represent competing interests. An attorney can only have one client. In
those instances where you and your spouse have agreed on everything, it may
be possible for us to do all of the legal drafting for you.
b. If your spouse is comfortable signing the Agreement
which we prepare at your direction we can get matters completed relatively
easily. If he/she has questions they are free to consult their own
Your divorce will be
“contested” unless you and your spouse agree on all aspects of custody,
parenting, support, property settlement, and the payment of liabilities,
attorney’s fees, and court costs. If your spouse disputes any of these
matters, you have a “contested” divorce. In either case, a trial or
hearing before the Court is required, but it can be a very brief hearing in
an “uncontested” case.
a. The Court Clerk charges a small fee (approximately
$200) when a divorce case is filed. In most cases, there are usually
no other “court costs” collected by the Clerk of the Court.
b. Our legal fees are based upon the time actually
expended on your case, the complexity of the case, the novelty of the
issues involved, and several additional factors. No divorce case is
like any other, so “standard fees” are difficult to predict or
provide. The exact fee will vary with the services you require.
We have another document which we will provide you with that more fully
addresses our fees.
c. Our divorce services include the initial conference;
the preparation and filing of the Petition (or review of the Petition filed
by your spouse); the preparation of an Entry of Appearance (or “receipt”)
to be signed by your spouse, or arranging for the sheriff to serve your
spouse with a copy of the Petition; conferences to obtain information from
you concerning your assets, liabilities, income, and expenses and to make
recommendations about property division and support (the fewer conferences
and the more organized you are, the less time we need to spend and thus
lower attorney fees); routine or extended settlement negotiations with your
spouse’s attorney; preparation or review of a Settlement Agreement;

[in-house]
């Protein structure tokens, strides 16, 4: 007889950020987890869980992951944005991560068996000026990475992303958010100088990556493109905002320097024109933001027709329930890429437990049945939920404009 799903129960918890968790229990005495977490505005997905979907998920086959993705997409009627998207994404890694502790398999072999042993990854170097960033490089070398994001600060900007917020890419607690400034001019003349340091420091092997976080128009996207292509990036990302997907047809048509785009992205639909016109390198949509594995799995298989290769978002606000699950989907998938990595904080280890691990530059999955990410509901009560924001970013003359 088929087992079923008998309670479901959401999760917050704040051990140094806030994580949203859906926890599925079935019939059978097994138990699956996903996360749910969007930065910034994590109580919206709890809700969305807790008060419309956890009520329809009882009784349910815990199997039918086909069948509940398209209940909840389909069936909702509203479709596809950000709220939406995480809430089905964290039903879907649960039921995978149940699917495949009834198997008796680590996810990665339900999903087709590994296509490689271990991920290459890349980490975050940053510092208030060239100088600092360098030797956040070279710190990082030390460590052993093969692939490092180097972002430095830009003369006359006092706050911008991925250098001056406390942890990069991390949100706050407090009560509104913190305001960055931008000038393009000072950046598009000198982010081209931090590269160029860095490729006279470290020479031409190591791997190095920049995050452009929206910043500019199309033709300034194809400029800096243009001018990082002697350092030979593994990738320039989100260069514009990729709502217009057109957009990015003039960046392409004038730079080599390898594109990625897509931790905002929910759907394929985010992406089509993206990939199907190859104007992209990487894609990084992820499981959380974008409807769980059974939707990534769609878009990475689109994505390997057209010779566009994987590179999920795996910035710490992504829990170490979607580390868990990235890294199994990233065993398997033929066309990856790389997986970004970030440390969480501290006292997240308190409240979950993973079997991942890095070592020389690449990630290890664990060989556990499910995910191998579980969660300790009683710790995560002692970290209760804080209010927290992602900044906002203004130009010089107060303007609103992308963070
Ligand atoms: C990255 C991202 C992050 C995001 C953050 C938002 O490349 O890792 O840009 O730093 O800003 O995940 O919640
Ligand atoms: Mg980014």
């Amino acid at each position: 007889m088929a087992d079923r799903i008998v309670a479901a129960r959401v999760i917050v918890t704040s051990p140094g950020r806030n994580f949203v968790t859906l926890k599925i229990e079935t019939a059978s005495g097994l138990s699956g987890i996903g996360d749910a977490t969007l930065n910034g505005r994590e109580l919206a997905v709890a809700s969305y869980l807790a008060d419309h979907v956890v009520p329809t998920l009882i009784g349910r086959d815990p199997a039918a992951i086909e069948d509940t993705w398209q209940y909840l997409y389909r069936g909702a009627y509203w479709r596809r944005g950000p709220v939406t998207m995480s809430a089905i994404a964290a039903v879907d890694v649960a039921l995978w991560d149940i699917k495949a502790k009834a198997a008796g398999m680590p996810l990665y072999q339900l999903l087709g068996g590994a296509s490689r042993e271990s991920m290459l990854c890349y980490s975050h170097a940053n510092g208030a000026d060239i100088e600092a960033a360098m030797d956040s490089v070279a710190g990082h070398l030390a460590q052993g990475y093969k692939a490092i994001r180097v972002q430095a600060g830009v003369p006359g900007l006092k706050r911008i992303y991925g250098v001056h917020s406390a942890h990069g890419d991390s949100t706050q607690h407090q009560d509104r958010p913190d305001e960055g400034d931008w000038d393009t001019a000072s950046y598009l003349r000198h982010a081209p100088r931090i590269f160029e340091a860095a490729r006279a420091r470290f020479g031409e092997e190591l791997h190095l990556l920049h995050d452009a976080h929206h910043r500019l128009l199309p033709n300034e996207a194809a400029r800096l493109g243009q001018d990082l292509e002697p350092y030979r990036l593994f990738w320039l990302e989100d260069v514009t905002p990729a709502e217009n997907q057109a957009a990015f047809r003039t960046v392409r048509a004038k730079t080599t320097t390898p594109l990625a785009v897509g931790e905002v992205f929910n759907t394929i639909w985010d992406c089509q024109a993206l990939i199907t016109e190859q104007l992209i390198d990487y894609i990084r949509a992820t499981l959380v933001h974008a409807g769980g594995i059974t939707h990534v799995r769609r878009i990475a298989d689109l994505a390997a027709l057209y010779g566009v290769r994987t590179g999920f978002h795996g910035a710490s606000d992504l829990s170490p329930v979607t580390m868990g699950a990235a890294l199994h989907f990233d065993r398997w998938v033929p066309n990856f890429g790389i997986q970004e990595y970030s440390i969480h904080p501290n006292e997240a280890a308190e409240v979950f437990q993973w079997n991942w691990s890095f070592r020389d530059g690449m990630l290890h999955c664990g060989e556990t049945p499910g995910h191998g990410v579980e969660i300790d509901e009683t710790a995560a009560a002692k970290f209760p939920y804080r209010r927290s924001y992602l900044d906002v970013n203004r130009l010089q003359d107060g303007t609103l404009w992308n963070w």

preparation or review of a Divorce Decree; preparation or review of forms
required by the Kansas Bureau of Vital Statistics, The Kansas Payment Center
and The District Court Trustee; and representing you at
the court hearing or trial to obtain the divorce decree.
d. Depending upon the circumstances there may be
additional conferences, extensive negotiation, more complicated tax
planning and advice (such as spousal maintenance arrangements), drafting of
various provisions in parenting plans and additional court appearances.
e. If a trial is necessary, the Court may order either
party to pay some (but usually not all) of the other party’s legal
fees. This is usually fairly rare, but it is possible. If you are our
client, you are primarily responsible to us for paying our fees and we will
give you full credit (or a refund) for any payments made by your spouse (if
f. We frequently require a refundable deposit
(“retainer”) and additional funds in advance of providing services. We
will discuss our fees with you at our first meeting and provide you with
another document outlining our fee policies.
g. The degree of cooperation and agreement between you
and your spouse (and your spouse’s lawyer too!) regarding matters of child
support, parenting, and property and debt division has a direct effect on
the amount of time which we will have to spend on your case, and,
therefore, the fees charged by our firm.
h. It is almost always in your best interest to come to a
fair and equitable division of property and debts and a reasonable
agreement concerning the support, custody, and parenting time with children
i. Emotional “blackmail” or a desire for revenge for past
or present transgressions can cloud the issues and almost always results in
increased legal fees.
j. Other factors which may increase the cost of a divorce
action where the parties cannot reach an agreement might be:
i. Depositions - A deposition is testimony under oath,
taken by a court reporter in which the attorney (or attorneys) asks
questions of a witness or party regarding the issues in the case.
This is usually done in the attorney’s office. The reporter’s
services alone may cost from $200-$300 to as high as $750 or more, in